She looked down, sighing so heavily, that it sounded like a sigh of failure. The sigh of a woman who perhaps is just admitting to herself, for the first time, the full implications of what has taken place. For what she had just consented to, was like saying, I have failed in my duty as a mother. I need the help of the state. I no longer know how to control my child; how to bring her up to be a mature adult.

She twisted around in her seat, her eyes hardly noticing the now familiar drabness of the plain wooden chairs and tables in that conference court room. For she had been there so many many times in the past weeks, talking things over, explaining and then explaining again.

But can you really explain what it feels to be a mother . . . a mother who is distraught, a mother who night after night, turns frantic in her bed? And finally comes to the only decision she could make?

She looked back at Cheryl . . . it was so difficult to tell Cheryl—Cheryl who had given her everything.

She was never alone

“But I’ve never let her be alone,” Lana said almost to herself. But immediately after she had said the words, she was aware of the feeling that somewhere, at sometime, they’d been said before.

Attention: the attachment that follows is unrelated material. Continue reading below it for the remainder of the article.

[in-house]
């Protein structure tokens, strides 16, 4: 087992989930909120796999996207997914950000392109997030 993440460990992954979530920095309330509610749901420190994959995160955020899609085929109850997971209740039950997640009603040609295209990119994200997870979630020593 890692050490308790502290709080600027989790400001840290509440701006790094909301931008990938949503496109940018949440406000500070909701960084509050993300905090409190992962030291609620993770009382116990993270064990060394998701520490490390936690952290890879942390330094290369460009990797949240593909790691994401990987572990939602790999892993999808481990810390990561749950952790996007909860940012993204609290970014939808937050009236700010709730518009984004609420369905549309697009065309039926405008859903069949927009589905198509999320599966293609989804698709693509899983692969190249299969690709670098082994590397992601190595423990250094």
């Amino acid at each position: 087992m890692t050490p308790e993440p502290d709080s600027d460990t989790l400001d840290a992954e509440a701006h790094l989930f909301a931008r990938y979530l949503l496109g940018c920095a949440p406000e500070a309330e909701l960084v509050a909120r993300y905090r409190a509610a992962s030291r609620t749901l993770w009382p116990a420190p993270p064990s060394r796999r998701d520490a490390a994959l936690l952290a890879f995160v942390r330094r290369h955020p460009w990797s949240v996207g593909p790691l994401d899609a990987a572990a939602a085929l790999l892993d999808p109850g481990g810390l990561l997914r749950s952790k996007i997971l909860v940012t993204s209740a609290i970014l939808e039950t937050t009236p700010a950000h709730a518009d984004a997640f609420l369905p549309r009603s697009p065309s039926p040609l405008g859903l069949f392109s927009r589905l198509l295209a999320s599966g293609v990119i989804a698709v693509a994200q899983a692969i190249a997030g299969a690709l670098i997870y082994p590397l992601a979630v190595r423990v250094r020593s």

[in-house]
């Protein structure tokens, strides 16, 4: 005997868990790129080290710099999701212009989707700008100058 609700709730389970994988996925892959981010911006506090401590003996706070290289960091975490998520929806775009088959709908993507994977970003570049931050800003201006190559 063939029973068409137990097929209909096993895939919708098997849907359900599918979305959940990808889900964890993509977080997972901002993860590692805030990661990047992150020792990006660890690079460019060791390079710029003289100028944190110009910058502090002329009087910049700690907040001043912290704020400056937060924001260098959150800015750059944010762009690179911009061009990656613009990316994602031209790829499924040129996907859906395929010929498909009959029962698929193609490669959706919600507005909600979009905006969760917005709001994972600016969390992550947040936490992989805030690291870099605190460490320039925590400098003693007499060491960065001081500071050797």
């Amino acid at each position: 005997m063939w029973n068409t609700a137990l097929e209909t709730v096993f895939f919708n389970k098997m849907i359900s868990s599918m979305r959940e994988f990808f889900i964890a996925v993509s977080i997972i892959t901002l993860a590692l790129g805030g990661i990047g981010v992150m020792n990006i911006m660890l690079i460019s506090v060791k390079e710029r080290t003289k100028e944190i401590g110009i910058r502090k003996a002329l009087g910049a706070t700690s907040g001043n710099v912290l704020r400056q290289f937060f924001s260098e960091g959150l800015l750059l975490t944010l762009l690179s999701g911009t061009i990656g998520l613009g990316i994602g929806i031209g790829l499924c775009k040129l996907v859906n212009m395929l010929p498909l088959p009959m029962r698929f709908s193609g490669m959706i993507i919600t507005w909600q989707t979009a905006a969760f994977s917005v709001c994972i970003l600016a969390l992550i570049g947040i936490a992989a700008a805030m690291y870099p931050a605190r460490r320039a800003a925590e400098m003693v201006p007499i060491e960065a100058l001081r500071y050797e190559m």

They had. The day they’d all been in court, in the same court, just two years ago, fighting off a serious charge against Cheryl who had stabbed Johnny Stompanato, Lana’s current boyfriend, “because he was going to hurt my mother.”

. . . No. Cheryl had never been left alone. She had been turned over to grandmother, or to a nurse or to a governess, or an exclusive girls’ school, whenever Lana was working—or getting married, or engaged with a current romance, or merely living it up at some pleasure resort. But had the mere physical presence of someone to watch over Cheryl been enough to prevent the psychological ravages of loneliness in a young girl’s life?